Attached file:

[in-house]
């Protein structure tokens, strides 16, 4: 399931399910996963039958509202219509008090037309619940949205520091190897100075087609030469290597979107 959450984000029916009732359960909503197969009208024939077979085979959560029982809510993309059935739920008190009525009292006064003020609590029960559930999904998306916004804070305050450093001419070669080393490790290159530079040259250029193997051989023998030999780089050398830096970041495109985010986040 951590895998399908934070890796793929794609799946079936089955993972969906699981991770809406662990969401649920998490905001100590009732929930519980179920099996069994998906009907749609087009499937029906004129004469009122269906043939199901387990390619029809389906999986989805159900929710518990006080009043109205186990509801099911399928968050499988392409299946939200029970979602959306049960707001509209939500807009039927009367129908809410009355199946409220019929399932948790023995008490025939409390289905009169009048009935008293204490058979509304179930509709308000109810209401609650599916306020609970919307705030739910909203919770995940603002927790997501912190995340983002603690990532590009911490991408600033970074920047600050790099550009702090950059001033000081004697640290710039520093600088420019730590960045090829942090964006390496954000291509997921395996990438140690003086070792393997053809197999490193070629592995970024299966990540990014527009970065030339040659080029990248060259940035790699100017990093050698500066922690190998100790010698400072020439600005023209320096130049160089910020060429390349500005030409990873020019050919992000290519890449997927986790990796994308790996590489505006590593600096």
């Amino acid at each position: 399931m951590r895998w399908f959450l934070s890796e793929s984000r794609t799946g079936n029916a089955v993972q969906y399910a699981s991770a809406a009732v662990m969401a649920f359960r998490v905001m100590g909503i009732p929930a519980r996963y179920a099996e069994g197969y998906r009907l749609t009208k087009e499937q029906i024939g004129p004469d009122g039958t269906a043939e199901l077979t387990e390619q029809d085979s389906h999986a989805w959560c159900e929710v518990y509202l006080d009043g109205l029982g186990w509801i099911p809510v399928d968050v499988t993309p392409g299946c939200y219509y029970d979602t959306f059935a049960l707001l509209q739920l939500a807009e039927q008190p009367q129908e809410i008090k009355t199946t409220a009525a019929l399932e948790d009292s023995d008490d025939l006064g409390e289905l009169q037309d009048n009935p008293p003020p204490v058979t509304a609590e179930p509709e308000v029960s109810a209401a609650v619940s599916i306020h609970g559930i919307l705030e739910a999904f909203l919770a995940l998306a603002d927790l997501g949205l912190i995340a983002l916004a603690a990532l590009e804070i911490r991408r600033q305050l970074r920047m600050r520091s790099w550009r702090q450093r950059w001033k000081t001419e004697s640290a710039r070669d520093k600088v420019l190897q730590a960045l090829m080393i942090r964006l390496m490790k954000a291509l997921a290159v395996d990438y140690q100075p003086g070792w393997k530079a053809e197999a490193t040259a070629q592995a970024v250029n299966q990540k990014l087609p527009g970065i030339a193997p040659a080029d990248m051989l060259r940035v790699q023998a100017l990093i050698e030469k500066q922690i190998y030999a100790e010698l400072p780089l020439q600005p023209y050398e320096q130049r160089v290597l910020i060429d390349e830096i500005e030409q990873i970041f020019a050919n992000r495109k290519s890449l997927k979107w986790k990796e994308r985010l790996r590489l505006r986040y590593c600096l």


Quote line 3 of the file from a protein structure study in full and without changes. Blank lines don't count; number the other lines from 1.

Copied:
């Amino acid at each position: 399931m951590r895998w399908f959450l934070s890796e793929s984000r794609t799946g079936n029916a089955v993972q969906y399910a699981s991770a809406a009732v662990m969401a649920f359960r998490v905001m100590g909503i009732p929930a519980r996963y179920a099996e069994g197969y998906r009907l749609t009208k087009e499937q029906i024939g004129p004469d009122g039958t269906a043939e199901l077979t387990e390619q029809d085979s389906h999986a989805w959560c159900e929710v518990y509202l006080d009043g109205l029982g186990w509801i099911p809510v399928d968050v499988t993309p392409g299946c939200y219509y029970d979602t959306f059935a049960l707001l509209q739920l939500a807009e039927q008190p009367q129908e809410i008090k009355t199946t409220a009525a019929l399932e948790d009292s023995d008490d025939l006064g409390e289905l009169q037309d009048n009935p008293p003020p204490v058979t509304a609590e179930p509709e308000v029960s109810a209401a609650v619940s599916i306020h609970g559930i919307l705030e739910a999904f909203l919770a995940l998306a603002d927790l997501g949205l912190i995340a983002l916004a603690a990532l590009e804070i911490r991408r600033q305050l970074r920047m600050r520091s790099w550009r702090q450093r950059w001033k000081t001419e004697s640290a710039r070669d520093k600088v420019l190897q730590a960045l090829m080393i942090r964006l390496m490790k954000a291509l997921a290159v395996d990438y140690q100075p003086g070792w393997k530079a053809e197999a490193t040259a070629q592995a970024v250029n299966q990540k990014l087609p527009g970065i030339a193997p040659a080029d990248m051989l060259r940035v790699q023998a100017l990093i050698e030469k500066q922690i190998y030999a100790e010698l400072p780089l020439q600005p023209y050398e320096q130049r160089v290597l910020i060429d390349e830096i500005e030409q990873i970041f020019a050919n992000r495109k290519s890449l997927k979107w986790k990796e994308r985010l790996r590489l505006r986040y590593c600096l």